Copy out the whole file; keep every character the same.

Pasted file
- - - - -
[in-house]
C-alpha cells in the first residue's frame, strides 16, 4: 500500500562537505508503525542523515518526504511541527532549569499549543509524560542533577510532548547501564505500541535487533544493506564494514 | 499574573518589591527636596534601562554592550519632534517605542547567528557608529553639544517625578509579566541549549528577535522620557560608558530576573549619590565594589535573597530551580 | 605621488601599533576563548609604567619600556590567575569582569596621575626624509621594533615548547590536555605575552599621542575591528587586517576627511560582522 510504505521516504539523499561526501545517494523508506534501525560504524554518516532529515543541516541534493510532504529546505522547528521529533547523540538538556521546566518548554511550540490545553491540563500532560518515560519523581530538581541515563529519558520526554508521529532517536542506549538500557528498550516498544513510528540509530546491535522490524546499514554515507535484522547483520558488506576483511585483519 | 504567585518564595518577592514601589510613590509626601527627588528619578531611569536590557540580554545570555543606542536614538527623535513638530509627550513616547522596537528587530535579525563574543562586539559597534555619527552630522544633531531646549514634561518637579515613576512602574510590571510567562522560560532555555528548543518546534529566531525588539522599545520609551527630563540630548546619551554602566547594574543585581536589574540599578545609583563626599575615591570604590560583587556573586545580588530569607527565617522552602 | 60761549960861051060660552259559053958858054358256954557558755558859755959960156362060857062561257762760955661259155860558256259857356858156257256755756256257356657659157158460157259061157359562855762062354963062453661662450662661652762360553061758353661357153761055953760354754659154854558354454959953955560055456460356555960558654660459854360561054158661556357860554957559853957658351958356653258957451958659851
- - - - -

[in-house]
C-alpha cells in the first residue's frame, strides 16, 4: 500500500562537505508503525542523515518526504511541527532549569499549543509524560542533577510532548547501564505500541535487533544493506564494514 | 499574573518589591527636596534601562554592550519632534517605542547567528557608529553639544517625578509579566541549549528577535522620557560608558530576573549619590565594589535573597530551580 | 605621488601599533576563548609604567619600556590567575569582569596621575626624509621594533615548547590536555605575552599621542575591528587586517576627511560582522 510504505521516504539523499561526501545517494523508506534501525560504524554518516532529515543541516541534493510532504529546505522547528521529533547523540538538556521546566518548554511550540490545553491540563500532560518515560519523581530538581541515563529519558520526554508521529532517536542506549538500557528498550516498544513510528540509530546491535522490524546499514554515507535484522547483520558488506576483511585483519 | 504567585518564595518577592514601589510613590509626601527627588528619578531611569536590557540580554545570555543606542536614538527623535513638530509627550513616547522596537528587530535579525563574543562586539559597534555619527552630522544633531531646549514634561518637579515613576512602574510590571510567562522560560532555555528548543518546534529566531525588539522599545520609551527630563540630548546619551554602566547594574543585581536589574540599578545609583563626599575615591570604590560583587556573586545580588530569607527565617522552602 | 60761549960861051060660552259559053958858054358256954557558755558859755959960156362060857062561257762760955661259155860558256259857356858156257256755756256257356657659157158460157259061157359562855762062354963062453661662450662661652762360553061758353661357153761055953760354754659154854558354454959953955560055456460356555960558654660459854360561054158661556357860554957559853957658351958356653258957451958659851